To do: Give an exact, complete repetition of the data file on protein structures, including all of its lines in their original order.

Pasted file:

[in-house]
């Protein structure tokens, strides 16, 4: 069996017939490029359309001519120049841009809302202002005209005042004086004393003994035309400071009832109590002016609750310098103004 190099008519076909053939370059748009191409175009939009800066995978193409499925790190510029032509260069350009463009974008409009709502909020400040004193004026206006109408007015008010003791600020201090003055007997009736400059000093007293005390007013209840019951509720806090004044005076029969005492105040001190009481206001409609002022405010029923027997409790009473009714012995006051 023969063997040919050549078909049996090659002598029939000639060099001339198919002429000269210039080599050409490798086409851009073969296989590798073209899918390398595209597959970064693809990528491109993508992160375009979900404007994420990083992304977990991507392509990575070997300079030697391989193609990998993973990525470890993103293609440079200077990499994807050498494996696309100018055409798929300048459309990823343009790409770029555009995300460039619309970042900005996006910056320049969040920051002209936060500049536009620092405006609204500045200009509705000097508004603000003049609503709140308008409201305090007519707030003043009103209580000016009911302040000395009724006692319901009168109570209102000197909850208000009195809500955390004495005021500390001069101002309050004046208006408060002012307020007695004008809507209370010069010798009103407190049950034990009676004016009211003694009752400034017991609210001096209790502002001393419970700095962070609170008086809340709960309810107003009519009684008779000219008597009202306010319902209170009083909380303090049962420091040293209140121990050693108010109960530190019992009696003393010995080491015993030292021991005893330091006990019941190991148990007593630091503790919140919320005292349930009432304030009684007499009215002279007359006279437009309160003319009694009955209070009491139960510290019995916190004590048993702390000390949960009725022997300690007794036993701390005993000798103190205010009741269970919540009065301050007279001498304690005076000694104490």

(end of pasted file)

[in-house]
């Protein structure tokens, strides 16, 4: 069996017939490029359309001519120049841009809302202002005209005042004086004393003994035309400071009832109590002016609750310098103004 190099008519076909053939370059748009191409175009939009800066995978193409499925790190510029032509260069350009463009974008409009709502909020400040004193004026206006109408007015008010003791600020201090003055007997009736400059000093007293005390007013209840019951509720806090004044005076029969005492105040001190009481206001409609002022405010029923027997409790009473009714012995006051 023969063997040919050549078909049996090659002598029939000639060099001339198919002429000269210039080599050409490798086409851009073969296989590798073209899918390398595209597959970064693809990528491109993508992160375009979900404007994420990083992304977990991507392509990575070997300079030697391989193609990998993973990525470890993103293609440079200077990499994807050498494996696309100018055409798929300048459309990823343009790409770029555009995300460039619309970042900005996006910056320049969040920051002209936060500049536009620092405006609204500045200009509705000097508004603000003049609503709140308008409201305090007519707030003043009103209580000016009911302040000395009724006692319901009168109570209102000197909850208000009195809500955390004495005021500390001069101002309050004046208006408060002012307020007695004008809507209370010069010798009103407190049950034990009676004016009211003694009752400034017991609210001096209790502002001393419970700095962070609170008086809340709960309810107003009519009684008779000219008597009202306010319902209170009083909380303090049962420091040293209140121990050693108010109960530190019992009696003393010995080491015993030292021991005893330091006990019941190991148990007593630091503790919140919320005292349930009432304030009684007499009215002279007359006279437009309160003319009694009955209070009491139960510290019995916190004590048993702390000390949960009725022997300690007794036993701390005993000798103190205010009741269970919540009065301050007279001498304690005076000694104490």